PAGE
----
Palin Focuses on Alaska’s Role in Energy Security at IOGCC Meeting


Contact:  Erica Carr  405-525-3556

Palin Focuses on Alaska’s Role in Energy Security at IOGCC Meeting

In a speech Monday, Gov. Sarah Palin stressed that Americans can no longer afford to warehouse Alaska’s vast resources during the Interstate Oil and Gas Compact Commission (IOGCC) Annual Meeting in New Orleans, La. The governor assumed chairmanship of the multi-state organization that promotes the conservation and efficient recovery of domestic oil and natural gas resources.

“Alaska will play an increasingly important role in oil and gas production within the United States,” said Palin. “We’ve developed only a fraction of our known reserves, and have many times this known amount awaiting discovery and commercialization.”

The governor further emphasized that building a gas pipeline is critical not just for Alaska’s future, but also as an essential component of our nation’s energy policy.

“The same foreign powers that control the world’s oil supply are beginning to control the supply of natural gas,” she said. “Alaska stands ready and able to supply our fellow Americans with an abundant, cheap clean source of energy for the future.”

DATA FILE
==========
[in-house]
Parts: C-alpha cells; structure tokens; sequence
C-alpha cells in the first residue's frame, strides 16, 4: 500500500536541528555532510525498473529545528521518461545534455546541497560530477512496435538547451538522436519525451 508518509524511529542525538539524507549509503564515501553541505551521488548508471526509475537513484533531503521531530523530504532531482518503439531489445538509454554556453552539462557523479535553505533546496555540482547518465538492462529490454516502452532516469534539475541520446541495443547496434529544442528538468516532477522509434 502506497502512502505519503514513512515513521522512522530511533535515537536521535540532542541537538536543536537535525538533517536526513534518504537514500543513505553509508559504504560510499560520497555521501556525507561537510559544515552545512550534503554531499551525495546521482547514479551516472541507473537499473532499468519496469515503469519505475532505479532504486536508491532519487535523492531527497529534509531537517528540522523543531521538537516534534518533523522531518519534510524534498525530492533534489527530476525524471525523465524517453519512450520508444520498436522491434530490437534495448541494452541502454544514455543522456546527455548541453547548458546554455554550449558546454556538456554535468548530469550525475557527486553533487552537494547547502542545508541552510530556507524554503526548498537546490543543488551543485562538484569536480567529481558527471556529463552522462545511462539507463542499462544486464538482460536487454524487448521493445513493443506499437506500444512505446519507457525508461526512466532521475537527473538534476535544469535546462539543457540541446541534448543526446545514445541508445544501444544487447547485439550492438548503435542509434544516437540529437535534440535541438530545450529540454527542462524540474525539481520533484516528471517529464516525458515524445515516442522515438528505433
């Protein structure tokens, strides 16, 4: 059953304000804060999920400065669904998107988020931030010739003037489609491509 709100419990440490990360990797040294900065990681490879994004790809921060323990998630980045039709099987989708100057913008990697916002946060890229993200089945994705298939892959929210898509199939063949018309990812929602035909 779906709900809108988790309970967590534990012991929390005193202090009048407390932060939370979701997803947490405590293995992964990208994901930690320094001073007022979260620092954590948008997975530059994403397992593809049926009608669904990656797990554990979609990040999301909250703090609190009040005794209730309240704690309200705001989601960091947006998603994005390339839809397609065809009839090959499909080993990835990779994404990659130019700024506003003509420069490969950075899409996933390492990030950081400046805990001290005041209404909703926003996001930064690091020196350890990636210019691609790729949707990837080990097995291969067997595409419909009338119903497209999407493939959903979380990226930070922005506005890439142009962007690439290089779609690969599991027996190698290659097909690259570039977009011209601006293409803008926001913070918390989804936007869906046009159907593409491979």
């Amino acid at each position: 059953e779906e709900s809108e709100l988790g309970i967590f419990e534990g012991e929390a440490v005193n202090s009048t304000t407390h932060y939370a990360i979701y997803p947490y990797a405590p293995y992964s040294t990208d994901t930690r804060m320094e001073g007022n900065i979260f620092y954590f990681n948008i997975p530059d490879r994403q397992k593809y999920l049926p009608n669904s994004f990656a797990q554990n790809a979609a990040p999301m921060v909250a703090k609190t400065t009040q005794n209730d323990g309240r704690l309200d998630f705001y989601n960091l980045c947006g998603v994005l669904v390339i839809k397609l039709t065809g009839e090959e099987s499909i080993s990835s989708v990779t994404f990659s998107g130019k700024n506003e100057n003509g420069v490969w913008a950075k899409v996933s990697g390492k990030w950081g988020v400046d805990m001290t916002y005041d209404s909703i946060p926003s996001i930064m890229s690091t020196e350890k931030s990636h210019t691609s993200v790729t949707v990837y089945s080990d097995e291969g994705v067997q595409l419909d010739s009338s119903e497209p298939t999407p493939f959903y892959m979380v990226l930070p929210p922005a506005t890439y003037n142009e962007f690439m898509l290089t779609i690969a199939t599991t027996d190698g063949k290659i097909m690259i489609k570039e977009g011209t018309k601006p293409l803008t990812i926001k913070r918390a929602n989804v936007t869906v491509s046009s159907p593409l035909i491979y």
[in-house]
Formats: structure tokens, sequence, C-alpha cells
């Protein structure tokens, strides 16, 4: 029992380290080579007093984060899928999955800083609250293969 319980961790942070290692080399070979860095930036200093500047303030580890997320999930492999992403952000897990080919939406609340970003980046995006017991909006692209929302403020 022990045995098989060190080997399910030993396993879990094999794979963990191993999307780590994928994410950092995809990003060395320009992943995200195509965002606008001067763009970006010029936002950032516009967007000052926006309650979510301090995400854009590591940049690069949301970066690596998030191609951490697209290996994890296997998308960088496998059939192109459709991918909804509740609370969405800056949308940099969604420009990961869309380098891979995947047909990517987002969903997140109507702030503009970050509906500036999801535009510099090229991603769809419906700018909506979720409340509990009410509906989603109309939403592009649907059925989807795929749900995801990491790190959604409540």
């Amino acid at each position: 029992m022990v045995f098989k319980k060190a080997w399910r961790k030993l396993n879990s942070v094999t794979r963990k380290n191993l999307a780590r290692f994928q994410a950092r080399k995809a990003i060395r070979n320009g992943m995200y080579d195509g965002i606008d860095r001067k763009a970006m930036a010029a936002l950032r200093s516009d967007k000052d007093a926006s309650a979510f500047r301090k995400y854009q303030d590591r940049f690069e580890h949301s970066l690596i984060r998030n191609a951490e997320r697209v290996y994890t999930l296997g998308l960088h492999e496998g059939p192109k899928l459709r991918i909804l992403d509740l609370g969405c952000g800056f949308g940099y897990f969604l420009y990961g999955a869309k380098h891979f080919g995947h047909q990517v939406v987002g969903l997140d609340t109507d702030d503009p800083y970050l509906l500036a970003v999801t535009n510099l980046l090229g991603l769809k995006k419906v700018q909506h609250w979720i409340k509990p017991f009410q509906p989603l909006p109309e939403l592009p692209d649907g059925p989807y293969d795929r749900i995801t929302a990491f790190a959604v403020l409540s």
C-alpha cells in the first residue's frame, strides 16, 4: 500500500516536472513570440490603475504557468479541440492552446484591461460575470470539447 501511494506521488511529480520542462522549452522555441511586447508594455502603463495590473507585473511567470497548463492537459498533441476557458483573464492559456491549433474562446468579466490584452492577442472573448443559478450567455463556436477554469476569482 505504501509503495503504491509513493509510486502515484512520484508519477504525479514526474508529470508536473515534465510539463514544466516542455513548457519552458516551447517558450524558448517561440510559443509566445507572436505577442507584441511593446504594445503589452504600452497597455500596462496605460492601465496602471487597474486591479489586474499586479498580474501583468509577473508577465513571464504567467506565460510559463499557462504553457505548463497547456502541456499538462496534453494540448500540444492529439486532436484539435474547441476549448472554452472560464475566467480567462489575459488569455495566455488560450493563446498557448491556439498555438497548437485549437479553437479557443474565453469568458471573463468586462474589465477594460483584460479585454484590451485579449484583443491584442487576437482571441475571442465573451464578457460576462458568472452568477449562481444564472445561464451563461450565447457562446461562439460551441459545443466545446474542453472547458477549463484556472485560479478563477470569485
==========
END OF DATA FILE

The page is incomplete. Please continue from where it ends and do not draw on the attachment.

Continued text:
Under Palin’s leadership, Alaska has recently enacted legislation that has commenced a competitive process for interested applicants to propose the best plan, route, economic plan and timing to receive the state’s exclusive license to build the line.

In other business, Gov. Palin along with North Dakota Gov. John Hoeven, IOGCC’s former chairman, signed a memorandum of understanding with the U.S. Federal Energy Regulatory Commission. The purpose of the MOU is to improve regulatory cooperation among the states and FERC in order to promote infrastructure development and environmental protection in a cost-effective manner, expedite decision-making, increase efficiencies, enable the exchange of information and expertise, and increase communication between the states and FERC.

The IOGCC, representing the governors of 30 member and seven associate states, promotes the conservation and efficient recovery of the nation’s oil and natural gas resources while protecting health, safety and the environment. Established by the charter member states’ governors in 1935, it is the oldest, largest and most effective interstate compact in the nation. For more information, visit